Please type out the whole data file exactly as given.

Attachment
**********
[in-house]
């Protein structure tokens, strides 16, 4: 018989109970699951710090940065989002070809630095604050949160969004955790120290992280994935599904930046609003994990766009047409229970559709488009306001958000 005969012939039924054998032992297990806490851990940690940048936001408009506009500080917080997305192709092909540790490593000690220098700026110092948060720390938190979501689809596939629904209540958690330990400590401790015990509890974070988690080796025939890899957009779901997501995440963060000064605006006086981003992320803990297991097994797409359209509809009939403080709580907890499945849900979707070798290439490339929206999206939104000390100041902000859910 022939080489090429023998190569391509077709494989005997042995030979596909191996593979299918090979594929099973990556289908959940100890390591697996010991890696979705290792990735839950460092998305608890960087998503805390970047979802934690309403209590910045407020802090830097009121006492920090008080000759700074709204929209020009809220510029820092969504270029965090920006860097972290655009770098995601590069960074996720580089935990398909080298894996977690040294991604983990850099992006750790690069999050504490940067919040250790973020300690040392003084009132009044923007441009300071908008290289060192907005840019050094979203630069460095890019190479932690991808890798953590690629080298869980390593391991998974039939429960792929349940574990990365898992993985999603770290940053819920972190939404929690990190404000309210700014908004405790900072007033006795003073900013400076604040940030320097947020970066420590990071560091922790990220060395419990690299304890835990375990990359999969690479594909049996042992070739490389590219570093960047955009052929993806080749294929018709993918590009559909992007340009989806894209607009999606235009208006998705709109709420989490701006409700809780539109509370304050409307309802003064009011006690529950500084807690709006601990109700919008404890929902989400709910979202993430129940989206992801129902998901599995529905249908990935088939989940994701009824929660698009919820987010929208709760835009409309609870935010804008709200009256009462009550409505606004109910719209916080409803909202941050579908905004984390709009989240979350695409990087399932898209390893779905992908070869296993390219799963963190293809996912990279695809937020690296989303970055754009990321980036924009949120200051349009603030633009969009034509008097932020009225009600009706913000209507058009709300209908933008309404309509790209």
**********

[in-house]
């Protein structure tokens, strides 16, 4: 018989109970699951710090940065989002070809630095604050949160969004955790120290992280994935599904930046609003994990766009047409229970559709488009306001958000 005969012939039924054998032992297990806490851990940690940048936001408009506009500080917080997305192709092909540790490593000690220098700026110092948060720390938190979501689809596939629904209540958690330990400590401790015990509890974070988690080796025939890899957009779901997501995440963060000064605006006086981003992320803990297991097994797409359209509809009939403080709580907890499945849900979707070798290439490339929206999206939104000390100041902000859910 022939080489090429023998190569391509077709494989005997042995030979596909191996593979299918090979594929099973990556289908959940100890390591697996010991890696979705290792990735839950460092998305608890960087998503805390970047979802934690309403209590910045407020802090830097009121006492920090008080000759700074709204929209020009809220510029820092969504270029965090920006860097972290655009770098995601590069960074996720580089935990398909080298894996977690040294991604983990850099992006750790690069999050504490940067919040250790973020300690040392003084009132009044923007441009300071908008290289060192907005840019050094979203630069460095890019190479932690991808890798953590690629080298869980390593391991998974039939429960792929349940574990990365898992993985999603770290940053819920972190939404929690990190404000309210700014908004405790900072007033006795003073900013400076604040940030320097947020970066420590990071560091922790990220060395419990690299304890835990375990990359999969690479594909049996042992070739490389590219570093960047955009052929993806080749294929018709993918590009559909992007340009989806894209607009999606235009208006998705709109709420989490701006409700809780539109509370304050409307309802003064009011006690529950500084807690709006601990109700919008404890929902989400709910979202993430129940989206992801129902998901599995529905249908990935088939989940994701009824929660698009919820987010929208709760835009409309609870935010804008709200009256009462009550409505606004109910719209916080409803909202941050579908905004984390709009989240979350695409990087399932898209390893779905992908070869296993390219799963963190293809996912990279695809937020690296989303970055754009990321980036924009949120200051349009603030633009969009034509008097932020009225009600009706913000209507058009709300209908933008309404309509790209």